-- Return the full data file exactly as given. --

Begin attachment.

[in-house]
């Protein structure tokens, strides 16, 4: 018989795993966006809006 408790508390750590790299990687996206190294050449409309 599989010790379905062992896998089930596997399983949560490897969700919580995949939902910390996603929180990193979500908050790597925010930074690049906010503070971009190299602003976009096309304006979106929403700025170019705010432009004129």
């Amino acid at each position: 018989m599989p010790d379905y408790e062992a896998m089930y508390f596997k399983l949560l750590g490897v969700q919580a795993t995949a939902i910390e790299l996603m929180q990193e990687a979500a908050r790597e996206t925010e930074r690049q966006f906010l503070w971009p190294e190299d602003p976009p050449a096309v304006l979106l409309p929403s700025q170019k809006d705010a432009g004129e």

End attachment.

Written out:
[in-house]
């Protein structure tokens, strides 16, 4: 018989795993966006809006 408790508390750590790299990687996206190294050449409309 599989010790379905062992896998089930596997399983949560490897969700919580995949939902910390996603929180990193979500908050790597925010930074690049906010503070971009190299602003976009096309304006979106929403700025170019705010432009004129």
């Amino acid at each position: 018989m599989p010790d379905y408790e062992a896998m089930y508390f596997k399983l949560l750590g490897v969700q919580a795993t995949a939902i910390e790299l996603m929180q990193e990687a979500a908050r790597e996206t925010e930074r690049q966006f906010l503070w971009p190294e190299d602003p976009p050449a096309v304006l979106l409309p929403s700025q170019k809006d705010a432009g004129e």